They cannot remember their ages or how long they have been married. They say this does not matter to most people in the Blue Nile anyway. It’s their five children that matter—and being able to stay together through the constant fleeing and oppression of war. Love's endurance measured, in part, by violence.
They fled the war-torn state of Blue Nile State in Sudan ten months ago after bombings overran their village. Without water or food, their family hid from the bombardments for three days, followed by a quick dash towards the border. The journey was difficult and his father and step-mother died along the way. Things became much quieter once they crossed the border into South Sudan and settled in the border refugee camps—first in Jamam and later in Gendrassa refugee camp.
But then she faced another battle. At six months pregnant, she contracted Hepatitis E. An International Medical Corps community health promoter found her suffering in her dark tent and immediately dispatched an ambulance.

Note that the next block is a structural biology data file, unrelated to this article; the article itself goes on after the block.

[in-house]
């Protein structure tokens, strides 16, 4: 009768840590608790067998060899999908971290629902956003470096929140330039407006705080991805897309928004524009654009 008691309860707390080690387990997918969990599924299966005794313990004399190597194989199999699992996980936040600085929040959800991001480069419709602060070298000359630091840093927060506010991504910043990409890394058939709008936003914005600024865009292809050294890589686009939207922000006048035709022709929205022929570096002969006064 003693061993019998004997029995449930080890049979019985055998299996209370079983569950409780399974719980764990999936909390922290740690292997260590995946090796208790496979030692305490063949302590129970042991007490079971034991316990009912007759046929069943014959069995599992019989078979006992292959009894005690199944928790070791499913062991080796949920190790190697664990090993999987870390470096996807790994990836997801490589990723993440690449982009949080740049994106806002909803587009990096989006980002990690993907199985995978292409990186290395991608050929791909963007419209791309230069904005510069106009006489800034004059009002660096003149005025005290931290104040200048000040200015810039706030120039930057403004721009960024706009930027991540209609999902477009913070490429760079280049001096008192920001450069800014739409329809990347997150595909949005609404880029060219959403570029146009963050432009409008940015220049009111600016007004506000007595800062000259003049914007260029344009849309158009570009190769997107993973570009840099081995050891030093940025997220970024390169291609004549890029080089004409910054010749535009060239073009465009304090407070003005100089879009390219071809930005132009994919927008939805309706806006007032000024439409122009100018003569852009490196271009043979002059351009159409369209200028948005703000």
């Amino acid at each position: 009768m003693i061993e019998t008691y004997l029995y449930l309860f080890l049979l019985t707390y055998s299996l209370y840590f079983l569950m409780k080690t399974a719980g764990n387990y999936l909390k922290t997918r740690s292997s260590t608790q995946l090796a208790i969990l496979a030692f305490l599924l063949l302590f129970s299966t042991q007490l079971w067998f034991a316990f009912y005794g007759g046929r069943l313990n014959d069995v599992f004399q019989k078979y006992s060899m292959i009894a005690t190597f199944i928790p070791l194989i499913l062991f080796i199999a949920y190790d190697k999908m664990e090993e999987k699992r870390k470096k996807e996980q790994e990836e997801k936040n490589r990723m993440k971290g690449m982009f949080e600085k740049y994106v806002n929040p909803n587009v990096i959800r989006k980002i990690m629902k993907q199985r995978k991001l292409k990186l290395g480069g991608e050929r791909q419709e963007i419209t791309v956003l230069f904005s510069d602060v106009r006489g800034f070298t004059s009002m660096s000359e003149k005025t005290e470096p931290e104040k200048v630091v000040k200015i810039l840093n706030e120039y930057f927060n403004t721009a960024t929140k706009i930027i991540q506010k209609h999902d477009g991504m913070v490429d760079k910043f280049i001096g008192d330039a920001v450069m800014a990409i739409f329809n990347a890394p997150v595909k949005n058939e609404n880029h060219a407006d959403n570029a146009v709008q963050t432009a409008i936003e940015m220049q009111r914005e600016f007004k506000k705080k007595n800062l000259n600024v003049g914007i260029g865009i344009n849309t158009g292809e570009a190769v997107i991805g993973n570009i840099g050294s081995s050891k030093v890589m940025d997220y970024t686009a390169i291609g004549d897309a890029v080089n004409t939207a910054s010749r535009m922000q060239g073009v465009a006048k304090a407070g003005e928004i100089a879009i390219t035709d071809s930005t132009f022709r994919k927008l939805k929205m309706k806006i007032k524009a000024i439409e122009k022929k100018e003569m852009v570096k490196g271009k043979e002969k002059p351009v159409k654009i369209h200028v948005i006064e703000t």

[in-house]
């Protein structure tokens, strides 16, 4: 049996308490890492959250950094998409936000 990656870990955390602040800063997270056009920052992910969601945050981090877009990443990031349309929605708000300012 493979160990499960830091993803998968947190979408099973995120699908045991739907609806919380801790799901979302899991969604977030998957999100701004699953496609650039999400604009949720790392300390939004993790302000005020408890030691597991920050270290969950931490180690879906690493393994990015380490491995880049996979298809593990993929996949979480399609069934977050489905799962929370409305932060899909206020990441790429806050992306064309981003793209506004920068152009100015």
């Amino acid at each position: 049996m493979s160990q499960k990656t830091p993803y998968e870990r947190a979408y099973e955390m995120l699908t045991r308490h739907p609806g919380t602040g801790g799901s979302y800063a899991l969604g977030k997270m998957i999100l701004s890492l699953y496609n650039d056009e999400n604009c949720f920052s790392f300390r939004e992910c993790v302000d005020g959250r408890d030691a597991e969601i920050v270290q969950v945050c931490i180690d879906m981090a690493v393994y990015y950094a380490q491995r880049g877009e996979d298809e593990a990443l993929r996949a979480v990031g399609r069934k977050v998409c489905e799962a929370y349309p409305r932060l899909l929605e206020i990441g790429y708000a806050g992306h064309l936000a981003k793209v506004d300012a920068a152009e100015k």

In a camp of nearly 10,000 refugees, any sense of urgency drowns in an ocean of tents—stopping at one white tent to find directions to yet another white tent. The rainy season makes hard things harder. Mud caused the white Toyota Land Cruiser ambulance to slip and spin as it tediously rushed to her aid. An International Medical Corps physician and driver carried a stretcher across shin-deep waters and into a dark, stuffy tent where a handful of family members crowded around a sullen figure slumped over a bed. “Sabahl-al-kheir” (good morning) the doctor said and she looked up at him.
She was still alive.
She was quickly transported back to International Medical Corps’ clinic and immediately treated for early liver failure and a critically low blood glucose level. In the end, she and her baby were saved.
But they are part of a rapidly rising refugee population in Upper Nile State, South Sudan that is facing urgent health, nutrition and disease prevention needs. Conflict and hunger in neighboring Blue Nile State of Sudan continues to drive people across the border. International Medical Corps is responding in Maban County, which currently hosts over 100,000 refugees.
So for her and her baby and many more like them—thank you for supporting our work in South Sudan.
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